This isn’t your typical Indiana Hoosiers football team, they’re having one of their best seasons in years. Even if it was a “typical” Hoosiers team, they always seem to play Michigan tough and the games go down to the wire, in recent history, anyway.
The 7-3 Hoosiers have a potent offense and a formidable defense, along with a coach who has the team believing in one another. Let’s take a look at what makes IU tick in 2019.
The IU offense is pass-heavy this season, and quarterback Peyton Ramsey is in the midst of a fine season since taking the reigns. Ramsey’s 72.7% completion percentage is best in the Big Ten. The QB has thrown for 10 touchdowns to just three interceptions while also rushing for 153 yards. Aiding Ramsey’s production has been his ability to stay upright and clean. The offensive line has given up the fewest sacks per game in the Big Ten and rank No. 31 in the nation.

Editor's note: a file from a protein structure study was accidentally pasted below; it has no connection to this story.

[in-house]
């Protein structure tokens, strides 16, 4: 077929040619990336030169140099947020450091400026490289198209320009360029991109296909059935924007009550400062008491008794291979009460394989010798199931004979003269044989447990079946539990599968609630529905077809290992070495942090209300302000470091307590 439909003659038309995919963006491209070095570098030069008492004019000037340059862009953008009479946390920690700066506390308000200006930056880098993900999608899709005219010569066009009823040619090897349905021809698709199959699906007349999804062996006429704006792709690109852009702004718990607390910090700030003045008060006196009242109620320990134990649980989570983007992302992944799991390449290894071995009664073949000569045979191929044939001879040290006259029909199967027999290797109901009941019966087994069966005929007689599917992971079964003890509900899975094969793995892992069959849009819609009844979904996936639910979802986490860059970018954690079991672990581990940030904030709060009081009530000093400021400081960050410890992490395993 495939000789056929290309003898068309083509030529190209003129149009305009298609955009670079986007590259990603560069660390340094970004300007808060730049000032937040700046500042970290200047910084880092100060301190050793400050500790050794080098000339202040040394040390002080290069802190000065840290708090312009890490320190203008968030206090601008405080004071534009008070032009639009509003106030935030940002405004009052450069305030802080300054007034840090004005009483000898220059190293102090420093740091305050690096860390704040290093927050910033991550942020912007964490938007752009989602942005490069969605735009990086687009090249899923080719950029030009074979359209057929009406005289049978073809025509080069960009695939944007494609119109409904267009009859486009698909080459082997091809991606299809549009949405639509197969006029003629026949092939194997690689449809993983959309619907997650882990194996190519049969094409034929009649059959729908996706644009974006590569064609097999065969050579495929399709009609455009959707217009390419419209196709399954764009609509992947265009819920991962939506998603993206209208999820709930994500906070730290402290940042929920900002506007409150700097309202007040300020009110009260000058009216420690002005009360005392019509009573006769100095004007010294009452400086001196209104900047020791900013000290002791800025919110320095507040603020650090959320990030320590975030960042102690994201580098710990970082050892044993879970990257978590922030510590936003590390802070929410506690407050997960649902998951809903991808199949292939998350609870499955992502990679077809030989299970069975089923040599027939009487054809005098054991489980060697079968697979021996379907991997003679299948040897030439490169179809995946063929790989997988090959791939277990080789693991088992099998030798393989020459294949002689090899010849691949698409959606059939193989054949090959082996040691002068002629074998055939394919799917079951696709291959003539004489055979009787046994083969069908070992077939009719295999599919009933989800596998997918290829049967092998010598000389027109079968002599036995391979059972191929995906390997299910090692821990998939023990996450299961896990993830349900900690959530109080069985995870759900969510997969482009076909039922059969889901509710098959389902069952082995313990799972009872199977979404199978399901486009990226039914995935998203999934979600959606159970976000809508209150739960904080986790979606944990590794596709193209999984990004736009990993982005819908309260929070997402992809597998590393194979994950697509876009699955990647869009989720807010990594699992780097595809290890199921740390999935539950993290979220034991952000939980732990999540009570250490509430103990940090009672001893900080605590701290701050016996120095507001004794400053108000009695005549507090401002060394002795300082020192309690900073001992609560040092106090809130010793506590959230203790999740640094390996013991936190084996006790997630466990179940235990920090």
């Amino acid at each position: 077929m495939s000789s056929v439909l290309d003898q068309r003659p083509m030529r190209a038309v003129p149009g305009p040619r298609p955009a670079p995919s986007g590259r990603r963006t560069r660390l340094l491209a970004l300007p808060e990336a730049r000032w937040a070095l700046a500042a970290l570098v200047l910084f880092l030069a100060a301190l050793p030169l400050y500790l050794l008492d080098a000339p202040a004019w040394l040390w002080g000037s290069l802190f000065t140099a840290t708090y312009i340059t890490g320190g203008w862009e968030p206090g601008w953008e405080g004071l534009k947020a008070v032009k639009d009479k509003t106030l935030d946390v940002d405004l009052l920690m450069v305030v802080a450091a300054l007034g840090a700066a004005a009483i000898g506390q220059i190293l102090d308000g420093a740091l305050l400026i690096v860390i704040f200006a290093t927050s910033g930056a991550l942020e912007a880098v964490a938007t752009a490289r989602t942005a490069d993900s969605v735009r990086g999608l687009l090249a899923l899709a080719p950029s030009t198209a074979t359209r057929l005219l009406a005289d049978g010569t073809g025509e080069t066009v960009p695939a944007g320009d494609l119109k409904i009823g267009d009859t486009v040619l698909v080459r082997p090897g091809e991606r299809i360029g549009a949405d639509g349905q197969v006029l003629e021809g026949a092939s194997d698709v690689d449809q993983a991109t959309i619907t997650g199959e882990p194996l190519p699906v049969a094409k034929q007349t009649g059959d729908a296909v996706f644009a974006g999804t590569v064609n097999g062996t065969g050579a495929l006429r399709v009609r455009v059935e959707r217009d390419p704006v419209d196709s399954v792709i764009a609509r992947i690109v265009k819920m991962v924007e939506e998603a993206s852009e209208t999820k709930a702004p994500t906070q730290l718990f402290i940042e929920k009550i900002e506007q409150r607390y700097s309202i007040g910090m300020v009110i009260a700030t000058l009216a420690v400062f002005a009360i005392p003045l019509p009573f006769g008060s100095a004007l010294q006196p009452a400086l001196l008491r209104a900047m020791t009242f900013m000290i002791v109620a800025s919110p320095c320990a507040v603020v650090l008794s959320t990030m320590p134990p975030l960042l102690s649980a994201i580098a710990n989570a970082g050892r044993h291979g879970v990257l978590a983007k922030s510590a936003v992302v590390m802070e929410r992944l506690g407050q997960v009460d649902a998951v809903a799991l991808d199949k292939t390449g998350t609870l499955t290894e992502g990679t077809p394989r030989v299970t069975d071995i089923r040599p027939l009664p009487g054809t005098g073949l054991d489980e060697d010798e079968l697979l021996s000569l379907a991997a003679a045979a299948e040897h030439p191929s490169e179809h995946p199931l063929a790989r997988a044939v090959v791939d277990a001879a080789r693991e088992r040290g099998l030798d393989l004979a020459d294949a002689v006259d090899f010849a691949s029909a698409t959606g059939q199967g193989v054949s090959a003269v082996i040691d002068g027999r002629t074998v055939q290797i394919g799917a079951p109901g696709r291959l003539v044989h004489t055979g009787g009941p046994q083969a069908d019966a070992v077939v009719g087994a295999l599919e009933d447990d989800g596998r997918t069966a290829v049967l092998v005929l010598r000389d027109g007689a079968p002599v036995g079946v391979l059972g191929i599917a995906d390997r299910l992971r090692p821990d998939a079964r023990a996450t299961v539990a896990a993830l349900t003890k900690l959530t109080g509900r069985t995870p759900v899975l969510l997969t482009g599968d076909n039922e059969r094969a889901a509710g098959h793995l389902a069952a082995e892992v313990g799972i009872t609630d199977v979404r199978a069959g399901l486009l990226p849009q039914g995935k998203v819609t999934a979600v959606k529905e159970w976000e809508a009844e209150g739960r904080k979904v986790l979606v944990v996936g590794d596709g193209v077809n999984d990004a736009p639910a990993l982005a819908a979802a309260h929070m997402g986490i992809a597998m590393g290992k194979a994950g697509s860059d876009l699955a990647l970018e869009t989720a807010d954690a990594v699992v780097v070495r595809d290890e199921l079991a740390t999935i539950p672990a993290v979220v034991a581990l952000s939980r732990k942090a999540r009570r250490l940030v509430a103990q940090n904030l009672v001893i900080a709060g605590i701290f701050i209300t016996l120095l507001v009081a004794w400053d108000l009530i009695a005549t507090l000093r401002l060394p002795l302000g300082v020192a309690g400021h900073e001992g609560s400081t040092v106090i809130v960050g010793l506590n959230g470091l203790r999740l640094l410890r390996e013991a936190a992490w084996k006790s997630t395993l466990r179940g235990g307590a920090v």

Indiana doesn’t run a ton, but running back Stevie Scott is their bell-cow back with 791 yards and 9 touchdowns. Scott is an asset in the passing game as well, with 25 receptions and 211 yards. Indiana’s formula for victory, however, may rely on Scott a bit more than in prior games this season. Last year Scott rushed for 139 yards and a touchdowns against Michigan. One way or the other Indiana tries to slow the game down, and they’ll look to do the same against the Wolverines. The Hoosiers rank 10th in time of possession.
When it comes to the Hoosiers receiving corp, they may be without Whop Philyor in this one, and if that is the case they still have a few talented options on the roster. Ty Fryfogle, Nick Westbrook, Peyton Hendershoot, and David Hale all have become reliable targets for Ramsey. Each player is tall and physical, with a heights ranging from 6-foot-2 to 6-foot-4.